The weak fluorescent lighting flickers ominously, deciding to illuminate the desolate hallway only every other second. Footsteps are heard, softly at first, but they soon intensify. A figure appears on the other end of the expanse, shrouded in a long, dark cloak. As they come closer, the face of a demon registers and when they are within touching distance, a hand slips from between the fabric.
The creature pulls off its mask to reveal a normal girl, who calmly asks about the next chemistry assignment.
Halloween is a holiday distinguished from others by its devotion to entertainment. Aside from Easter and possibly Christmas, no other celebratory day calls for the normalization of costume wear. It is something almost entirely unique to Halloween and allows for participants to push their creativity to its limit in curating that perfect costume.
However, just like with any great entity, there are certain implications. With the addition of more and more “insensitive” costumes, the line between holiday spirit and inappropriate becomes increasingly blurred. From black-faced imitators to faux indian chiefs, the answer to the question of whether this behavior is immoral may be a resounding “yes,” yet ideals of freedom, another righteous institution, beg to differ.
In modern American society, the freedom of expression has been in a constant war with morality. Should one be allowed to express themselves at the cost of another’s discomfort? How is discomfort measured? By the decree of the United Nations, it seems as if the freedom of expression would pull slightly ahead in a race of logic.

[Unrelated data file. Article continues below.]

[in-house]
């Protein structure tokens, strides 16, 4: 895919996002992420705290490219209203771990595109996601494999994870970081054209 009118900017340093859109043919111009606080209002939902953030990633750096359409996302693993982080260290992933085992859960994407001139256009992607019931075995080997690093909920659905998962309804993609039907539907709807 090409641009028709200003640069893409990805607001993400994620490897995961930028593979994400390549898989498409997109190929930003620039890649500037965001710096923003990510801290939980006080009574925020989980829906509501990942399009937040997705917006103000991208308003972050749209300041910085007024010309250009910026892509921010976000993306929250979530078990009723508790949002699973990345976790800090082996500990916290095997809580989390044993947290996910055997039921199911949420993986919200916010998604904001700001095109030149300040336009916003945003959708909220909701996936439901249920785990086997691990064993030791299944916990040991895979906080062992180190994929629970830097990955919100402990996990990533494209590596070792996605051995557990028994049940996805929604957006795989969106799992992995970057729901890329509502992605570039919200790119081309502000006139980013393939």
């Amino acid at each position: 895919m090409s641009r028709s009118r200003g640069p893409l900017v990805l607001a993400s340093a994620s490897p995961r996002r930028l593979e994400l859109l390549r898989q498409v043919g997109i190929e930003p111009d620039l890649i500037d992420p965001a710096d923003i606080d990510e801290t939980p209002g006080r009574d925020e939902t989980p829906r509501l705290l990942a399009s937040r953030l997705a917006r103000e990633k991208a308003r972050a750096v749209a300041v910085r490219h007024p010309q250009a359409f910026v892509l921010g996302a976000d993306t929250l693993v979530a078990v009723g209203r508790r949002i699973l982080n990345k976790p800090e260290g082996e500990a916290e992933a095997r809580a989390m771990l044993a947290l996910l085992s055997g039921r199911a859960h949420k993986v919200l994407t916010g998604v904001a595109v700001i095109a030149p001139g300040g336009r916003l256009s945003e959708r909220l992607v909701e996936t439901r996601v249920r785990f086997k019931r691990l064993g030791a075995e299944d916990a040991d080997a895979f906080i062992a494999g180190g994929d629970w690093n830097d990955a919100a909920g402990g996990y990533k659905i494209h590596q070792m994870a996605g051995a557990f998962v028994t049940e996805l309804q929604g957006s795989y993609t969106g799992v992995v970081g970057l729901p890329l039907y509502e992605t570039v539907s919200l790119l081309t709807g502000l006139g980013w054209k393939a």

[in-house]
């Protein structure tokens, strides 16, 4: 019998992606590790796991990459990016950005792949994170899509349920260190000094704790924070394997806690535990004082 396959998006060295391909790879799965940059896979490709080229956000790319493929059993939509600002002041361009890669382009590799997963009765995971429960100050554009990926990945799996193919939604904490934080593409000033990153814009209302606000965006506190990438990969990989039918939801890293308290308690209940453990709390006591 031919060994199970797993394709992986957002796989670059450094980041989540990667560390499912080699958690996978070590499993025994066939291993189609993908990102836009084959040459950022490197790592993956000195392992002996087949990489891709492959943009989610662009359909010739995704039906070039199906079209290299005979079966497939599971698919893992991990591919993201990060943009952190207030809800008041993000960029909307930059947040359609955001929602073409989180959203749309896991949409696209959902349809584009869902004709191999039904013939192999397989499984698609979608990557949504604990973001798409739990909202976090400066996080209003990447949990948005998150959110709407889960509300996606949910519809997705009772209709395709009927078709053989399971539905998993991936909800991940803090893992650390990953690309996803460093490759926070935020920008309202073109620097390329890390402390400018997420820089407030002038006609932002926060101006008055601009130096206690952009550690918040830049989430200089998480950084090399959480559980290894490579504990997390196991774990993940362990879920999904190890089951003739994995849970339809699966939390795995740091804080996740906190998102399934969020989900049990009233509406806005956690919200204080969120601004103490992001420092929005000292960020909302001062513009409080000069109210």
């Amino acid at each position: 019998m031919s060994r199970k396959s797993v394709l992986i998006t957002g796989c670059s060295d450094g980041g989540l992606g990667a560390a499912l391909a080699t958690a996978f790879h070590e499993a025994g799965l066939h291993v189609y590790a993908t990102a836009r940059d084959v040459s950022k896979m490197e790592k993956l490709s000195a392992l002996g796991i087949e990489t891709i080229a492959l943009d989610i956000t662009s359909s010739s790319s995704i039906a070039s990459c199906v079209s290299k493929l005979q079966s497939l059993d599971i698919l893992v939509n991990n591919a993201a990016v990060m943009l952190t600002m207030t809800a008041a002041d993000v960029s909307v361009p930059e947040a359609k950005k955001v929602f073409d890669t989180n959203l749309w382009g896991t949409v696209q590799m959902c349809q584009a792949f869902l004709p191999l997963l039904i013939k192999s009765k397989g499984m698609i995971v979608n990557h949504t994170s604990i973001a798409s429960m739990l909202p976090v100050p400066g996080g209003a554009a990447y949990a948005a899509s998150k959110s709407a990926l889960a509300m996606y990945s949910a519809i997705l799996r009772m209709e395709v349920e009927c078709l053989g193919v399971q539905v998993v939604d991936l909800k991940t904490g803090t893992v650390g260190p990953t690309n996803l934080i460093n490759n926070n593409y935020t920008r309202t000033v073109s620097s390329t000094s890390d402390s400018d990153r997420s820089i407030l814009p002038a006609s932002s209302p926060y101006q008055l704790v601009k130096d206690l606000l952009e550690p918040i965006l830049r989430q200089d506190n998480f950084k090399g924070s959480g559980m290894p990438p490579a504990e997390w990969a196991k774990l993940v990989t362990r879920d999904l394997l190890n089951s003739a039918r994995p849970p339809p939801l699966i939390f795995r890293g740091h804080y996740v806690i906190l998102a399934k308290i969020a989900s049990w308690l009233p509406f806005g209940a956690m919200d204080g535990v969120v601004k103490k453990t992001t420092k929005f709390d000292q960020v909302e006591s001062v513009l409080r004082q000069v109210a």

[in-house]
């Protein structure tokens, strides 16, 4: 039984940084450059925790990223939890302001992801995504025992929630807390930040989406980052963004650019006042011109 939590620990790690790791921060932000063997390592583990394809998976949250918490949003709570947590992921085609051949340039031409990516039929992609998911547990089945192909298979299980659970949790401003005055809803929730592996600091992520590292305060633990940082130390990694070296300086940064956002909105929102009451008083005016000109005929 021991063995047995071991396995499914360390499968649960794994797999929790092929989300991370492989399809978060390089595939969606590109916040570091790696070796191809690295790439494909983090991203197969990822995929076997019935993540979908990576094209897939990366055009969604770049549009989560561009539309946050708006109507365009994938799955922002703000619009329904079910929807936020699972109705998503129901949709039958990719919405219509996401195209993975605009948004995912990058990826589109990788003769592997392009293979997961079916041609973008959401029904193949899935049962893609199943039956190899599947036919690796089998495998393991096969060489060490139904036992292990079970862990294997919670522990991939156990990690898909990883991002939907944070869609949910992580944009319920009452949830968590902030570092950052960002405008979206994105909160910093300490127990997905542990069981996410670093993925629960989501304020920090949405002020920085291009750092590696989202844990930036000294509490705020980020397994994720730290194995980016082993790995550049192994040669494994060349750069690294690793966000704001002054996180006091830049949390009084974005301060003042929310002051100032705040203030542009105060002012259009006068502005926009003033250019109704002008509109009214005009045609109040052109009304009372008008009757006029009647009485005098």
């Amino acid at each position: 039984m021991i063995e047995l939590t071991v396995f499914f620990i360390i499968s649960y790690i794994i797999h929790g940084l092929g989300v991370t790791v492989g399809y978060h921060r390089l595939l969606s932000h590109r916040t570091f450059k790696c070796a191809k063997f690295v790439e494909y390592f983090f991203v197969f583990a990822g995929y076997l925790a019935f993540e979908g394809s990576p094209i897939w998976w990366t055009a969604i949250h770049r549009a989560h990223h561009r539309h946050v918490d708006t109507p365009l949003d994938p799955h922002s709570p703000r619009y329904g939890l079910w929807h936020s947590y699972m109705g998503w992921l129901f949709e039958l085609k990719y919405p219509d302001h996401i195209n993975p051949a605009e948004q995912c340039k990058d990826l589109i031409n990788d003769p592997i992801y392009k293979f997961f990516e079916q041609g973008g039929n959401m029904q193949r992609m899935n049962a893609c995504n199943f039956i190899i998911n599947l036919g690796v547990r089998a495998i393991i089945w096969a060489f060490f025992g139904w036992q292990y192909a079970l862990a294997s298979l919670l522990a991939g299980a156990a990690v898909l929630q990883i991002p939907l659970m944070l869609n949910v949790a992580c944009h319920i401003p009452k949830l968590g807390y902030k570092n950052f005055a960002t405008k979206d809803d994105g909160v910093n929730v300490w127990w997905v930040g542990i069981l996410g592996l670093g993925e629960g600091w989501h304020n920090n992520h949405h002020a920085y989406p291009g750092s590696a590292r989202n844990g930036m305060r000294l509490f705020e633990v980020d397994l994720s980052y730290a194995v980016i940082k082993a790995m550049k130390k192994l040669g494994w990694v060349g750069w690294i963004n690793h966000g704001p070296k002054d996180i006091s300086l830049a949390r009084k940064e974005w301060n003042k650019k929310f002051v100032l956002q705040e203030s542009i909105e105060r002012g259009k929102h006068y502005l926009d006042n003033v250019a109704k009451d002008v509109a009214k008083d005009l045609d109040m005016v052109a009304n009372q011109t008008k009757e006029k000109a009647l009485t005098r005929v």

According to the Universal Declaration of Human Rights, “freedom of expression is the right of every individual to hold opinions without interference and to seek, receive and impart information and ideas through any media and regardless of frontiers.” As a document that most countries within the United Nations has agreed upon and with the United States being a major proponent of this notion, the medium of a halloween costume seems to fit the aforementioned definition of freedom of expression and should not be chastised.
Thus, while racist, homophobic, classist or any other awful denomination of hate-filled costume may be inherently disgusting, preventing the wear of them simultaneously inhibits the freedom this country endeavors to perpetuate.
Overall, Halloween costumes will always be a part of American culture and will bring endless delight to millions of children and adults alike for many more years to come. It is a distinct minority who use this holiday to express their hateful beliefs, rising to the occasion in being truly horrific. However, they are doing this in the same way that others use it as an outlet for fun and lighthearted horror. In the free world, it seems that to be honestly free, sacrifices will have to be made.
Photo courtesy of Stacie Joy. CC License 2014.